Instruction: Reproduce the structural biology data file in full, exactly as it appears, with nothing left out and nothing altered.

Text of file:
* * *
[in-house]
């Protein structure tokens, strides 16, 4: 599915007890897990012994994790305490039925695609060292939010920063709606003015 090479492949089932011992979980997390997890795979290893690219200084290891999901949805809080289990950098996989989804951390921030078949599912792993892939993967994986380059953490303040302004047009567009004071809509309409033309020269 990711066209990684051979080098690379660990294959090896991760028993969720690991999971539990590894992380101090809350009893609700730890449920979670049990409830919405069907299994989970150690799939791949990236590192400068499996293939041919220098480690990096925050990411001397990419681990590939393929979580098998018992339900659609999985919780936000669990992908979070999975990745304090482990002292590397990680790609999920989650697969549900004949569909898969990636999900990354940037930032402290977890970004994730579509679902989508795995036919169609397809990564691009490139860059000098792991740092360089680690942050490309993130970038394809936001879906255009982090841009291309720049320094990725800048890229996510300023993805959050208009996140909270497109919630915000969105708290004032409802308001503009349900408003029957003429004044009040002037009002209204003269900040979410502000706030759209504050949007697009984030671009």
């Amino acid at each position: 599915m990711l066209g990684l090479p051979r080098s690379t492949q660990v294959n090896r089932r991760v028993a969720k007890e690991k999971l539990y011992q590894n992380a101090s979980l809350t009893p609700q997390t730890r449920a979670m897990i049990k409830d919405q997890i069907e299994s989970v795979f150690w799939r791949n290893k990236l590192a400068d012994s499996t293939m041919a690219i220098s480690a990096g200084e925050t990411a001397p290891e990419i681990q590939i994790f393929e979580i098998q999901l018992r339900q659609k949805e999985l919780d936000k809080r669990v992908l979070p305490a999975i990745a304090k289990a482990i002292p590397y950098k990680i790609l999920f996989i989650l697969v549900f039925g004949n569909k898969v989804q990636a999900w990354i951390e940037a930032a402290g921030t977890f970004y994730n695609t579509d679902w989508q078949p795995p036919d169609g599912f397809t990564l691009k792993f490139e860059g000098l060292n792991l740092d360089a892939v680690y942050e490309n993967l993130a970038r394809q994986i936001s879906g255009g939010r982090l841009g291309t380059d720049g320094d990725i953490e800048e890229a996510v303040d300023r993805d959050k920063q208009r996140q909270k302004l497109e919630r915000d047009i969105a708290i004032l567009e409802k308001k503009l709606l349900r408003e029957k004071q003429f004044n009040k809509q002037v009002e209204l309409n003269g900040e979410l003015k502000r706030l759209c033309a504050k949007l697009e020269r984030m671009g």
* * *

[in-house]
């Protein structure tokens, strides 16, 4: 599915007890897990012994994790305490039925695609060292939010920063709606003015 090479492949089932011992979980997390997890795979290893690219200084290891999901949805809080289990950098996989989804951390921030078949599912792993892939993967994986380059953490303040302004047009567009004071809509309409033309020269 990711066209990684051979080098690379660990294959090896991760028993969720690991999971539990590894992380101090809350009893609700730890449920979670049990409830919405069907299994989970150690799939791949990236590192400068499996293939041919220098480690990096925050990411001397990419681990590939393929979580098998018992339900659609999985919780936000669990992908979070999975990745304090482990002292590397990680790609999920989650697969549900004949569909898969990636999900990354940037930032402290977890970004994730579509679902989508795995036919169609397809990564691009490139860059000098792991740092360089680690942050490309993130970038394809936001879906255009982090841009291309720049320094990725800048890229996510300023993805959050208009996140909270497109919630915000969105708290004032409802308001503009349900408003029957003429004044009040002037009002209204003269900040979410502000706030759209504050949007697009984030671009």
């Amino acid at each position: 599915m990711l066209g990684l090479p051979r080098s690379t492949q660990v294959n090896r089932r991760v028993a969720k007890e690991k999971l539990y011992q590894n992380a101090s979980l809350t009893p609700q997390t730890r449920a979670m897990i049990k409830d919405q997890i069907e299994s989970v795979f150690w799939r791949n290893k990236l590192a400068d012994s499996t293939m041919a690219i220098s480690a990096g200084e925050t990411a001397p290891e990419i681990q590939i994790f393929e979580i098998q999901l018992r339900q659609k949805e999985l919780d936000k809080r669990v992908l979070p305490a999975i990745a304090k289990a482990i002292p590397y950098k990680i790609l999920f996989i989650l697969v549900f039925g004949n569909k898969v989804q990636a999900w990354i951390e940037a930032a402290g921030t977890f970004y994730n695609t579509d679902w989508q078949p795995p036919d169609g599912f397809t990564l691009k792993f490139e860059g000098l060292n792991l740092d360089a892939v680690y942050e490309n993967l993130a970038r394809q994986i936001s879906g255009g939010r982090l841009g291309t380059d720049g320094d990725i953490e800048e890229a996510v303040d300023r993805d959050k920063q208009r996140q909270k302004l497109e919630r915000d047009i969105a708290i004032l567009e409802k308001k503009l709606l349900r408003e029957k004071q003429f004044n009040k809509q002037v009002e209204l309409n003269g900040e979410l003015k502000r706030l759209c033309a504050k949007l697009e020269r984030m671009g």